or:

**How could the Troy Towns in the Scandinavian countries have been built ?**

The oldest and most of walkable labyrinths throughout the world are found there. And nearly all are made of field stones in all sizes. So it can be assumed that the homeland of the labyrinths lies there.

In the meantime we know how to draw a classical 7-circuit labyrinth. Building one can be proceeded in the same way. One puts the basic pattern, that is arranged in a square, and goes on in curves. Instead of using stones one can make it with sawdust or bark mulch or logs or any other objects.

The best way is to begin inside and then going outwards. You can do it alone or together with others. Then you must agree on what to do and how to connect the lines.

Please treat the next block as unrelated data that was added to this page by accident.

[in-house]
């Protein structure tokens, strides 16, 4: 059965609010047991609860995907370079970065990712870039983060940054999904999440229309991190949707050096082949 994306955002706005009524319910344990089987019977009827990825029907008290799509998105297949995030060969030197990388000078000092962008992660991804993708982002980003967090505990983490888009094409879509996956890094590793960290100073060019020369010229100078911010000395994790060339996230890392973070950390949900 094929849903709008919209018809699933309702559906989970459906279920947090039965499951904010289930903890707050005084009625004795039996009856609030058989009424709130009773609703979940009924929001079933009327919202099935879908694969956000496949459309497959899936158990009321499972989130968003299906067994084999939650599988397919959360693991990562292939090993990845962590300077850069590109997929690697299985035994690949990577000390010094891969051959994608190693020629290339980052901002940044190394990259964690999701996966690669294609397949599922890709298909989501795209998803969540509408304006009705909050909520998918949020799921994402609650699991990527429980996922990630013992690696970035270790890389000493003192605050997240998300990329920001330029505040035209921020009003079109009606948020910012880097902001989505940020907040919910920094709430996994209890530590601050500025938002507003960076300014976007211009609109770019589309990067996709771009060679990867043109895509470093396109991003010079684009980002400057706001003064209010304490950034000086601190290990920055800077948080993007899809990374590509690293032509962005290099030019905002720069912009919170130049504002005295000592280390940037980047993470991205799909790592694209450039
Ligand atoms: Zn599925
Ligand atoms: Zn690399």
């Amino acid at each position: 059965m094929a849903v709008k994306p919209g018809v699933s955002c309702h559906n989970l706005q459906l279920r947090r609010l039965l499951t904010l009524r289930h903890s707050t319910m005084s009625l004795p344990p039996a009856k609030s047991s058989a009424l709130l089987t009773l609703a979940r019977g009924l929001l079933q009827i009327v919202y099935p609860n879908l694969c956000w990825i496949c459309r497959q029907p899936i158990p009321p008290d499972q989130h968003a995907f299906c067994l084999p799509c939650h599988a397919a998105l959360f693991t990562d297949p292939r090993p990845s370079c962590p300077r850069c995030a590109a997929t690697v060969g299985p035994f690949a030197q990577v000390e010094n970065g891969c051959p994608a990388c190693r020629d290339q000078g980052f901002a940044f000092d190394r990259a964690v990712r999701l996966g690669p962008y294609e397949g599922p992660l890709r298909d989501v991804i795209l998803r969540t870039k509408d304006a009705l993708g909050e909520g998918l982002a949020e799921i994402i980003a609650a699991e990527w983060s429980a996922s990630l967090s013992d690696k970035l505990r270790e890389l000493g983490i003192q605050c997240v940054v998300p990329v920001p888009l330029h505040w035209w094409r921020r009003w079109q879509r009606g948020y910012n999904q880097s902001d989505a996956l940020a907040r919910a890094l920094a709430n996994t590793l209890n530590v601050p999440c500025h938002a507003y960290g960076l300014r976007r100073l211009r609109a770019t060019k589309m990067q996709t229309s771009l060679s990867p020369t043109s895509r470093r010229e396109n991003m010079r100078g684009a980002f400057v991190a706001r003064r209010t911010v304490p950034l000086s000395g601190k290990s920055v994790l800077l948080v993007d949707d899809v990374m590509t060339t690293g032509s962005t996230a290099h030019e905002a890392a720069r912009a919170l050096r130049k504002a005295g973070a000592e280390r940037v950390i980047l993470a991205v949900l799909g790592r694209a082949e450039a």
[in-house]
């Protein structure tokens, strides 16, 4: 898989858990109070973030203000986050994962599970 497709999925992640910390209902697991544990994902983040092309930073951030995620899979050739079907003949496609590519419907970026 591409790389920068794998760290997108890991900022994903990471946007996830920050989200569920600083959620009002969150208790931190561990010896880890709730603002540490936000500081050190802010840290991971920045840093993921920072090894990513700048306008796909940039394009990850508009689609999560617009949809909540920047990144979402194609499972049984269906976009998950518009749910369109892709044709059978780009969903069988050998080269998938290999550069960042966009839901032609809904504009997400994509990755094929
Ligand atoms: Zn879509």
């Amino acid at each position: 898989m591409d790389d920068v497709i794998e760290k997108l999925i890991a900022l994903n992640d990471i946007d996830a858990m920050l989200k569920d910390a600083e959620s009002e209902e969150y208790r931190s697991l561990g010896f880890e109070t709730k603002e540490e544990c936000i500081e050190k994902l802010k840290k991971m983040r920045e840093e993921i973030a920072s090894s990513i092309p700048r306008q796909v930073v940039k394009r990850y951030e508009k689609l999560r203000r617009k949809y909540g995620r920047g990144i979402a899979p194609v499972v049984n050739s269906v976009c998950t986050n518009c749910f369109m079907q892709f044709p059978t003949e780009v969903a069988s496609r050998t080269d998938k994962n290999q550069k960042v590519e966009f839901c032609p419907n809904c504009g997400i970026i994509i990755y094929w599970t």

If you want to make a permanent labyrinth, you should think about the overall size, the width of the path, the alignment and the exact position.

The example shown here is a labyrinth with 11 circuits, thus 4 more than usual. The 4 more results simply from the fact that in the 4 quadrants of the square still one further angle is inserted.

And you may guess it: Adding still 4 angles more results in a labyrinth with 15 circuits, and so on.

Thus the Swedish Troy Towns, that I could explore last year, could have been developed.

The seed pattern

The first arch (=the center)

Four arches

Five arches

Nine arches

Ten arches

Eleven arches

Twelve arches (=11 circuits)

One must simply connect the last free stone on the one side (left of the center) with the last free stone on the other side (right of the center) in a curve parallel to the preceding one.

Here a small 7-paths labyrinth, put 2007 at the beach of Folhammar (Gotland, Sweden) by Lisa.

Stone labyrinth (8 walls, 7 circuits)

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